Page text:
Just this morning I started a post with this picture in mind. I wanted something interesting to say about this Union Pacific train at sunset. I thought of my grandfather, Papa Haycock, and his time working on the railroad, but couldn't really think of much to say, so I closed the post and left it for later. This afternoon I was reading my brother Brett's amazing and insightful blog when I found a wonderful quote he had posted from our grandfather. I couldn't help but copy and paste it here as it went so perfectly with the photo above. (Thanks Brett!!)
"Some of the jobs we have may not always be to our liking. I had one that I hated with a passion. I wept over it. The war came along. I had been [at the Church offices] for six years. I was happy and ready to stay the rest of my life. And the [Second] World War came. Pearl Harbor came. And they came to President Hinckley and to me and a couple of others and said 'You can't stay here any longer. You're pre-Pearl Harbor fathers. We don't want you in the Army. But you can't work in an office. You've got to go to the railroad or the smelters or to the mines and make a contribution in one of the war efforts.' President Hinckley and I ended up in the railroad. I hated every minute of it. It wasn't my way of life. I wasn't happy. I'd trained to work in an office. I hadn't trained to swing a sixteen pound sledge hammer or roll around in tobacco juice or oil and grease and dirt. I didn't like it. And then President Hinckley went to Denver to the headquarters and I came over to the depot and put on a cap and brass buttons and was a station master in his place. And so I learned all about trains and railroads and the time tables. Finally the war was over. [The Church] asked me to come back. The President of the Church, George Albert Smith, invited me in and said he wanted me to travel with him. He was a railroad nut; a railroad buff. I was the first person he had ever found that could read a time table. We became instant friends and associates because of the experience I had with the worst experience of my life. I got a training that helped me for the rest of my life and started me on a road of being secretary to several Presidents of the Church. It came out of that terrible experience that was forced upon me, but I learned something from it that benefitted me and blessed me later on and has blessed me ever since" (D. Arthur Haycock, Secretaries Week Address, 27 April 1983, LDS Church Archives).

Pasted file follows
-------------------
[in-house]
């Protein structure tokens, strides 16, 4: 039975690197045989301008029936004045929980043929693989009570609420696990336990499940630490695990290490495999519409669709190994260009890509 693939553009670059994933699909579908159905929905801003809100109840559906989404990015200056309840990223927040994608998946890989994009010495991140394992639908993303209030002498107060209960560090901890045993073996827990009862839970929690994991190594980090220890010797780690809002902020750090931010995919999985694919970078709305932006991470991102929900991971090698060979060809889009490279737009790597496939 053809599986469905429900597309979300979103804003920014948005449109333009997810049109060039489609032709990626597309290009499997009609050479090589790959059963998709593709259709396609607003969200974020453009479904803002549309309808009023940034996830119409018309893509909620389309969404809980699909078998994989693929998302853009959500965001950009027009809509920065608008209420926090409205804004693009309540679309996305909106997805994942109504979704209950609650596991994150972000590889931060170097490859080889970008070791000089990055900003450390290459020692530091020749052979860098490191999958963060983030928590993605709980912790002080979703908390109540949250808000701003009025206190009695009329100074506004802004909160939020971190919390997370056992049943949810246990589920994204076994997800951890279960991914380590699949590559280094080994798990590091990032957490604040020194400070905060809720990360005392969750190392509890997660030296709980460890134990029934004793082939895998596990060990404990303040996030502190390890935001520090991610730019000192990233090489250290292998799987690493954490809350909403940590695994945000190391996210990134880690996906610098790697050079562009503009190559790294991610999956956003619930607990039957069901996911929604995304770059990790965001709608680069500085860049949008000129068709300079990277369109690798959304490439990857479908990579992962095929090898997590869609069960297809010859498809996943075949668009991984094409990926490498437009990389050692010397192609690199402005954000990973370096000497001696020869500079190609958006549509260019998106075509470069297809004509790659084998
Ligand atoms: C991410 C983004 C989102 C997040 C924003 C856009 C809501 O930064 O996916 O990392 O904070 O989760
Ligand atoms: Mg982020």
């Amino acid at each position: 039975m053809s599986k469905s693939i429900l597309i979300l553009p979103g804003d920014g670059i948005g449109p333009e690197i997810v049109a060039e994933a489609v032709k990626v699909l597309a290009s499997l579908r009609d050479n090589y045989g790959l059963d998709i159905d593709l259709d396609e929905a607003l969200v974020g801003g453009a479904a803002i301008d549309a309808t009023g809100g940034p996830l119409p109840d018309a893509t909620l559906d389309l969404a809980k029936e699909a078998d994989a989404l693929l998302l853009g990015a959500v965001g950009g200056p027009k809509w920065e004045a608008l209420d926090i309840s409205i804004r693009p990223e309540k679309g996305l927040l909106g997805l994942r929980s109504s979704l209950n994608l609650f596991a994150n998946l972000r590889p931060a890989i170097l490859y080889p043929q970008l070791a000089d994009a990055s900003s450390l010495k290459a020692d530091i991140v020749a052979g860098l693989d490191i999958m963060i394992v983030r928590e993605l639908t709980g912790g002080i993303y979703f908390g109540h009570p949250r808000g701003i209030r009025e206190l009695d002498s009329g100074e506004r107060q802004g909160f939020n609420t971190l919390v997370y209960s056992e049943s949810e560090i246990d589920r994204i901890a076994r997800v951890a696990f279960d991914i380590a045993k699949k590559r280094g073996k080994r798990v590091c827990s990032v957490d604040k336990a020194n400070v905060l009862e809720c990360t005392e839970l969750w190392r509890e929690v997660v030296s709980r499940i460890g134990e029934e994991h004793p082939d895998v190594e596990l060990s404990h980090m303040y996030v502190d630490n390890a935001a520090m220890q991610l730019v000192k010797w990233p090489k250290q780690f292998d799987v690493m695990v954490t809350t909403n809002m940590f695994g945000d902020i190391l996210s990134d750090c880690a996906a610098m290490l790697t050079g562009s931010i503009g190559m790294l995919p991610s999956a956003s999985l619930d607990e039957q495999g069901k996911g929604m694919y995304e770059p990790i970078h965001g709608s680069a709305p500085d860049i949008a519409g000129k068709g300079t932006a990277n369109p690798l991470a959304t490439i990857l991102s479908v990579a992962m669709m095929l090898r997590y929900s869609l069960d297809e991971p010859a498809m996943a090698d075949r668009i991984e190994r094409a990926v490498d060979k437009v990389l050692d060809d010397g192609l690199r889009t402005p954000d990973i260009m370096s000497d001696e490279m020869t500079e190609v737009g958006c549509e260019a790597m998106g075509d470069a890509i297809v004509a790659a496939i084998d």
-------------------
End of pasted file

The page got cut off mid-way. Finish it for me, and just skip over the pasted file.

Like Brett mentioned over on his blog, this quote came as such a beautiful reminder to work hard and press forward, even when things are difficult and challenging. It speaks of opportunities, blessings, and training that come through adversity. It assures me that the Lord can take the things we struggle with and make them into something beautiful and valuable. What a blessing it is to find little gems of advise and counsel from our Papa... tucked away, just waiting for our benefit.